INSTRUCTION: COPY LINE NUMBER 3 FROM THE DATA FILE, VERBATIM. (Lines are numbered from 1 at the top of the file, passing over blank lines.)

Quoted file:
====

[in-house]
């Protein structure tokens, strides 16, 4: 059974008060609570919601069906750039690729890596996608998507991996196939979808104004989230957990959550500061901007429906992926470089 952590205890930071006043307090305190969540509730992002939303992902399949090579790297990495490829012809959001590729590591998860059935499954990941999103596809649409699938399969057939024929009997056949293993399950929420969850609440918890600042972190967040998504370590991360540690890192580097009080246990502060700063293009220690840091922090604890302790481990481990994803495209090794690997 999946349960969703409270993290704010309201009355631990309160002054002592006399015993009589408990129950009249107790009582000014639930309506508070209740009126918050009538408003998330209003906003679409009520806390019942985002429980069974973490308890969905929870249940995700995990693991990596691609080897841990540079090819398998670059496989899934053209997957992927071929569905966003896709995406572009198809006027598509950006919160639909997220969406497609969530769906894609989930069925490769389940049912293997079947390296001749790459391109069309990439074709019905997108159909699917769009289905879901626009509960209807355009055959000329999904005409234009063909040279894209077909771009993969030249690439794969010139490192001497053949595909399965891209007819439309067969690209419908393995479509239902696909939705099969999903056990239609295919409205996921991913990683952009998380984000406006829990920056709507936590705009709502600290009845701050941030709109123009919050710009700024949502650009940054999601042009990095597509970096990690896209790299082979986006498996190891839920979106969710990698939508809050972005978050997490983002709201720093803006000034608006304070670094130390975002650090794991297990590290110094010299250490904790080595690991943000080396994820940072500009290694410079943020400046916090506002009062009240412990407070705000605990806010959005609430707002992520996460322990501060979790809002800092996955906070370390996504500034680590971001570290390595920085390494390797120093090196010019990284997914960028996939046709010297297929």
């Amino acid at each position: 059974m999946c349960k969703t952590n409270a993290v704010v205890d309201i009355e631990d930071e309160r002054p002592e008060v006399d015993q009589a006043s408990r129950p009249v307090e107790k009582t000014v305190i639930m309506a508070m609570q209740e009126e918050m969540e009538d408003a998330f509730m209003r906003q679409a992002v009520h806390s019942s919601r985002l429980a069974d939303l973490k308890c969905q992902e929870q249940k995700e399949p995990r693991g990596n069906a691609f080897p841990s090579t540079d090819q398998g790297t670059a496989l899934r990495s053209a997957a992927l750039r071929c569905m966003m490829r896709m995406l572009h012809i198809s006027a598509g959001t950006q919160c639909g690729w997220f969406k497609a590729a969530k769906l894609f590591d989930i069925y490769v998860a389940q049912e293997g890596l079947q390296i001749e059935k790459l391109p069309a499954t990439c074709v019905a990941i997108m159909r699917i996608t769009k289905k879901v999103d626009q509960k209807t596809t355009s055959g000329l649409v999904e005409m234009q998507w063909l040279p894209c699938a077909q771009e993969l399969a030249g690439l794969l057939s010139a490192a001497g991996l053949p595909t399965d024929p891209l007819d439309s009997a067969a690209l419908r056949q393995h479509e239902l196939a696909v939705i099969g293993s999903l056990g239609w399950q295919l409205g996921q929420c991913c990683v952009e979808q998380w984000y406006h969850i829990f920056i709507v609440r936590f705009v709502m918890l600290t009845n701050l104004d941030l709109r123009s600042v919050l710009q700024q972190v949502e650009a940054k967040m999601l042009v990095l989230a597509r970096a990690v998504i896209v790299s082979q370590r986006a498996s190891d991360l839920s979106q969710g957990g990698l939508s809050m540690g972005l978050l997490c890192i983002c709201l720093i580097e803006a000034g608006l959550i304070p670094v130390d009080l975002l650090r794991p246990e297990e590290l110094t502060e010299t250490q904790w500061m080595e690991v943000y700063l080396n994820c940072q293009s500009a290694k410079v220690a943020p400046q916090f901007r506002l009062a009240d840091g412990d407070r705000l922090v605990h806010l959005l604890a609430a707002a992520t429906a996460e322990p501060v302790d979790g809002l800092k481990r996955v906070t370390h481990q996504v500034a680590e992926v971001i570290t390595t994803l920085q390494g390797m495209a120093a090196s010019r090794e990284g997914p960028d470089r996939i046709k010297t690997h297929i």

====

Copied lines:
């Amino acid at each position: 059974m999946c349960k969703t952590n409270a993290v704010v205890d309201i009355e631990d930071e309160r002054p002592e008060v006399d015993q009589a006043s408990r129950p009249v307090e107790k009582t000014v305190i639930m309506a508070m609570q209740e009126e918050m969540e009538d408003a998330f509730m209003r906003q679409a992002v009520h806390s019942s919601r985002l429980a069974d939303l973490k308890c969905q992902e929870q249940k995700e399949p995990r693991g990596n069906a691609f080897p841990s090579t540079d090819q398998g790297t670059a496989l899934r990495s053209a997957a992927l750039r071929c569905m966003m490829r896709m995406l572009h012809i198809s006027a598509g959001t950006q919160c639909g690729w997220f969406k497609a590729a969530k769906l894609f590591d989930i069925y490769v998860a389940q049912e293997g890596l079947q390296i001749e059935k790459l391109p069309a499954t990439c074709v019905a990941i997108m159909r699917i996608t769009k289905k879901v999103d626009q509960k209807t596809t355009s055959g000329l649409v999904e005409m234009q998507w063909l040279p894209c699938a077909q771009e993969l399969a030249g690439l794969l057939s010139a490192a001497g991996l053949p595909t399965d024929p891209l007819d439309s009997a067969a690209l419908r056949q393995h479509e239902l196939a696909v939705i099969g293993s999903l056990g239609w399950q295919l409205g996921q929420c991913c990683v952009e979808q998380w984000y406006h969850i829990f920056i709507v609440r936590f705009v709502m918890l600290t009845n701050l104004d941030l709109r123009s600042v919050l710009q700024q972190v949502e650009a940054k967040m999601l042009v990095l989230a597509r970096a990690v998504i896209v790299s082979q370590r986006a498996s190891d991360l839920s979106q969710g957990g990698l939508s809050m540690g972005l978050l997490c890192i983002c709201l720093i580097e803006a000034g608006l959550i304070p670094v130390d009080l975002l650090r794991p246990e297990e590290l110094t502060e010299t250490q904790w500061m080595e690991v943000y700063l080396n994820c940072q293009s500009a290694k410079v220690a943020p400046q916090f901007r506002l009062a009240d840091g412990d407070r705000l922090v605990h806010l959005l604890a609430a707002a992520t429906a996460e322990p501060v302790d979790g809002l800092k481990r996955v906070t370390h481990q996504v500034a680590e992926v971001i570290t390595t994803l920085q390494g390797m495209a120093a090196s010019r090794e990284g997914p960028d470089r996939i046709k010297t690997h297929i």